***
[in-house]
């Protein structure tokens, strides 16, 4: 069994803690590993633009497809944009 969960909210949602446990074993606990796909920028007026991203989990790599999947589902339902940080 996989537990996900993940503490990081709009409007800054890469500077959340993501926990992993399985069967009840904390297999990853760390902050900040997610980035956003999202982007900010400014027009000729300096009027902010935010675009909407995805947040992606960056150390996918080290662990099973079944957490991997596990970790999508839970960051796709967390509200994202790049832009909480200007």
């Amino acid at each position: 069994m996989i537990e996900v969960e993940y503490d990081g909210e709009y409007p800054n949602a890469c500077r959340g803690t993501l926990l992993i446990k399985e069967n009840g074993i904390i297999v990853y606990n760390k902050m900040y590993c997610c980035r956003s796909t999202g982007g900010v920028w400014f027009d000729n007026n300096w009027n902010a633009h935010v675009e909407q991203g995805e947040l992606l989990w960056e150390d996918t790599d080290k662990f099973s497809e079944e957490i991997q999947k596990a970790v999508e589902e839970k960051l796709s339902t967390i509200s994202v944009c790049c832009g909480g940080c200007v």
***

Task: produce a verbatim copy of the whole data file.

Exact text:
[in-house]
């Protein structure tokens, strides 16, 4: 069994803690590993633009497809944009 969960909210949602446990074993606990796909920028007026991203989990790599999947589902339902940080 996989537990996900993940503490990081709009409007800054890469500077959340993501926990992993399985069967009840904390297999990853760390902050900040997610980035956003999202982007900010400014027009000729300096009027902010935010675009909407995805947040992606960056150390996918080290662990099973079944957490991997596990970790999508839970960051796709967390509200994202790049832009909480200007």
């Amino acid at each position: 069994m996989i537990e996900v969960e993940y503490d990081g909210e709009y409007p800054n949602a890469c500077r959340g803690t993501l926990l992993i446990k399985e069967n009840g074993i904390i297999v990853y606990n760390k902050m900040y590993c997610c980035r956003s796909t999202g982007g900010v920028w400014f027009d000729n007026n300096w009027n902010a633009h935010v675009e909407q991203g995805e947040l992606l989990w960056e150390d996918t790599d080290k662990f099973s497809e079944e957490i991997q999947k596990a970790v999508e589902e839970k960051l796709s339902t967390i509200s994202v944009c790049c832009g909480g940080c200007v």